Cell-based products are becoming increasingly important as potential biotherapies. Cell therapy is predicted to have a huge impact on the healthcare sector over the coming decades. Stem cells, in particular, are investigated as potential treatments for a diverse range of applications (such as heart disease and metabolic and inflammatory disorders) in which they might be used to restore lost biological functions.
The cell therapy industry is starting to mature. Several emerging companies are now supporting late-stage clinical trials, and stem cell-based products should soon appear on the market. However, potential commercial success for such products is linked to the ability of sponsor organizations to industrialize manufacturing processes for ensuring cell supply and managing costs. Successful transition from laboratory scale, which is suitable for producing just a few batches per year, to an efficient and robust good manufacturing practice (GMP) process will be essential. If the economic model is to be viable, and if health authorities and insurers are to reimburse these products, then prices must be controlled. That translates to scaling out for autologous therapies and scaling up for allogeneics.
The research and development (R&D) process is based on currently available laboratory-scale technology, in which multiple-tray stacks are used to culture cells. That method is not practical for large-scale production, however, because it requires multiple manual aseptic operations. Those can present problems for consistency, reproducibility, and safety as well as quality assurance and control (QA and QC). The multitray option is also expensive — perhaps prohibitively so. Although the cost of purchasing a stack is not always prohibitive, the cost of running it can be expensive, costly both financially and in labor.
That was the problem facing Cardio3 Biosciences, a Belgian biotech company working on a cell-based therapy to protect patients’ hearts during myocardial injuries, reducing scar volume and reconstructing damaged heart tissue. The company’s developmental autologous therapy uses cardiopoietic cells made from a patient’s bone marrow stem cells, then injected into the same patient’s heart. Following successful phase 2 trials, the company now plans to advance into phase 3 studies. That will require an effective, efficient, and practical method for growing batches of autologous stem cells for more patients.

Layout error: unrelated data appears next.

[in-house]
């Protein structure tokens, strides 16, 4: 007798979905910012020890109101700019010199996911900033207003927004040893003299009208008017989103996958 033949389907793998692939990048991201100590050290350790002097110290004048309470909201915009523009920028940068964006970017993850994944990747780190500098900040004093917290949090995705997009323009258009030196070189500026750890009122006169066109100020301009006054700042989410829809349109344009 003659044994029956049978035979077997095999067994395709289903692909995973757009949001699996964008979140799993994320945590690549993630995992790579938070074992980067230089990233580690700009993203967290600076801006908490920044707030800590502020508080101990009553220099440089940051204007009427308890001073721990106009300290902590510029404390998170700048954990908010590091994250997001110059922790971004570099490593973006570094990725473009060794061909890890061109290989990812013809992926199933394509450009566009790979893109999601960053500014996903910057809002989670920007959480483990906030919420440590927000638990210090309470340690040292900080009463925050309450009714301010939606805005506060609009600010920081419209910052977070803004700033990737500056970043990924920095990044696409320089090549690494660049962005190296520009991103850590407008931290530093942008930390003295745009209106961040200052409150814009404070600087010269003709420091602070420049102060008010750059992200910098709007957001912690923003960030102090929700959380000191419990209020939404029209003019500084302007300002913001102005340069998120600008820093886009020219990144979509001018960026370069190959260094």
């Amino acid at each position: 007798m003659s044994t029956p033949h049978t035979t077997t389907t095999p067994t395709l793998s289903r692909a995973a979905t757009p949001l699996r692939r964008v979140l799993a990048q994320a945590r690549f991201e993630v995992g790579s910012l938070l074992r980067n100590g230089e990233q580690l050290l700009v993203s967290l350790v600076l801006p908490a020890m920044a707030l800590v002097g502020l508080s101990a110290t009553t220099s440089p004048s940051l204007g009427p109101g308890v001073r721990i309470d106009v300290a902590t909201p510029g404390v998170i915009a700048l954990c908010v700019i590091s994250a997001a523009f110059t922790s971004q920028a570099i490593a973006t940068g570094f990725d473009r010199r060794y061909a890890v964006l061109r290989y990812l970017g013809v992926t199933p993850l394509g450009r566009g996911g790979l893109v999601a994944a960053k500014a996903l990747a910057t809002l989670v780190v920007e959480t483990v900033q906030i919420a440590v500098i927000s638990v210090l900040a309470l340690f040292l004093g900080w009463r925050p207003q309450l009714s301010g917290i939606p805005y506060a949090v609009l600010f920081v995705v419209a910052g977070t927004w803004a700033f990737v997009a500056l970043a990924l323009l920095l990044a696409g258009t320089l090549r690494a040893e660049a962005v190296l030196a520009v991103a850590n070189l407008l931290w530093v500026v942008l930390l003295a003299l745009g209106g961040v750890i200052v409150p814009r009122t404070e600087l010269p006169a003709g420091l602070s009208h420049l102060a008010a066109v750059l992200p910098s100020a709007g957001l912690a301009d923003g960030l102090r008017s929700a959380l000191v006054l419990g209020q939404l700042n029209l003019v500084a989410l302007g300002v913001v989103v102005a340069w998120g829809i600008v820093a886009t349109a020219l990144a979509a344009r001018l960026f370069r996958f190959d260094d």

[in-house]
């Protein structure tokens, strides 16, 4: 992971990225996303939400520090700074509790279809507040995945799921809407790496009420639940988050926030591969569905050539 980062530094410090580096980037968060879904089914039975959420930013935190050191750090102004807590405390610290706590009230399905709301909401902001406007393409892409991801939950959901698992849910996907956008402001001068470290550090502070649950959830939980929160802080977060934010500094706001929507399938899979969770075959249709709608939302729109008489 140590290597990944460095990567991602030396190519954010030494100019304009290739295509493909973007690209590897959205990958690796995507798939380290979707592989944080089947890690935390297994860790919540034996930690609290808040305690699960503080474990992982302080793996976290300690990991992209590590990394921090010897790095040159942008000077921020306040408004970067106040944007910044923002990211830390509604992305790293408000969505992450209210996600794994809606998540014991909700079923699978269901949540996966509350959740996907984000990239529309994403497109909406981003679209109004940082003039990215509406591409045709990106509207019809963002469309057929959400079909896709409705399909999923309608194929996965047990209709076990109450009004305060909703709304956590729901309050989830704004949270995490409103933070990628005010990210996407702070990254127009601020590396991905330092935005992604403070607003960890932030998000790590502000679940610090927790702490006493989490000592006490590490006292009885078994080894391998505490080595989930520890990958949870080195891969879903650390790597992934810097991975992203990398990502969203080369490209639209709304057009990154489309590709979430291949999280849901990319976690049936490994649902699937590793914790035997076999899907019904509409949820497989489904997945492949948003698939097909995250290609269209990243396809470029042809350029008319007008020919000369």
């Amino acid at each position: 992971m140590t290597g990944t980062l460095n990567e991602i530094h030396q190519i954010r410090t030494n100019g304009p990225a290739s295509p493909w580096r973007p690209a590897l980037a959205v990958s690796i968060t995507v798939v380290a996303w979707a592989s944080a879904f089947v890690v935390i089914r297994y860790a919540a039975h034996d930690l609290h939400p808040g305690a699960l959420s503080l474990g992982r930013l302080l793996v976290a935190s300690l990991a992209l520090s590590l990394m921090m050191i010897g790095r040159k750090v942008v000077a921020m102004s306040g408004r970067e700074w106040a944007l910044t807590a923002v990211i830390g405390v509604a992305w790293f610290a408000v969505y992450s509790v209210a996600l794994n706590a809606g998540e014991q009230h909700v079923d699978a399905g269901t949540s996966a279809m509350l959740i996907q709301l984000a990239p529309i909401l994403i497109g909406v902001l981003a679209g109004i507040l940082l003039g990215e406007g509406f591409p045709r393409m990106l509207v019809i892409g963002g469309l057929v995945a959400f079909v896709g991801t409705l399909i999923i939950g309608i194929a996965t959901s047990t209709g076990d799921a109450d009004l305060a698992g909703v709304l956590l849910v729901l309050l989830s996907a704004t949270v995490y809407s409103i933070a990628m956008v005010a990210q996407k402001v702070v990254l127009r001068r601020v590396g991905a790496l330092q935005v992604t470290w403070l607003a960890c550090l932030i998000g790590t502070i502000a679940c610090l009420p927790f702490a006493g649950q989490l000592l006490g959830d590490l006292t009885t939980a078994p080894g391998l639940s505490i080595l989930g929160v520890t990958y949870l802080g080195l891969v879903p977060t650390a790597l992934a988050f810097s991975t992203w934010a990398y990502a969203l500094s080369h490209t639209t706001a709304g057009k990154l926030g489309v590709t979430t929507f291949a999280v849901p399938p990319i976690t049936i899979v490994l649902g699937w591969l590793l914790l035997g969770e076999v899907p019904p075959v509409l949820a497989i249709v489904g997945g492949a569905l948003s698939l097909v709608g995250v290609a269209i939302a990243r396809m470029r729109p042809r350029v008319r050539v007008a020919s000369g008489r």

In 2008, Cardio3 approached ATMI LifeSciences to develop a single-container solution that might solve its scale-up problem. The company previously used a multitray stack to grow cells in a laboratory. For each patient, 20 such devices were required, with operations during the cell-production process carried out under laminar flow. That made scaling up/out the process very difficult because Cardio3 was facing an initial objective of about 3,000 patients per year in the early stages of commercialization. Using the laboratory process, that would have required some 200 aseptic operations per batch (2,000 aseptic operations per day). Achieving a current GMP (CGMP) process also would have been difficult. Coupled with the sheer space and number of operators required, that made it nearly impossible to create a viable and efficient business model. Simulations demonstrated that this company would have needed a 5,000-m2 facility equipped with 500 incubators and 160 biocabinets, employing 300 operators in numerous culture rooms.
What Cardio3 needed was a cost-efficient process that cultured high-quality cells to GMP standards on the necessary scale. For safety reasons, a closed system was required to guarantee sterility. The process also needed to be easily controlled to ensure reproducibility. Cost efficiency could be achieved by simplifying and reducing the number of operations (and operators) involved.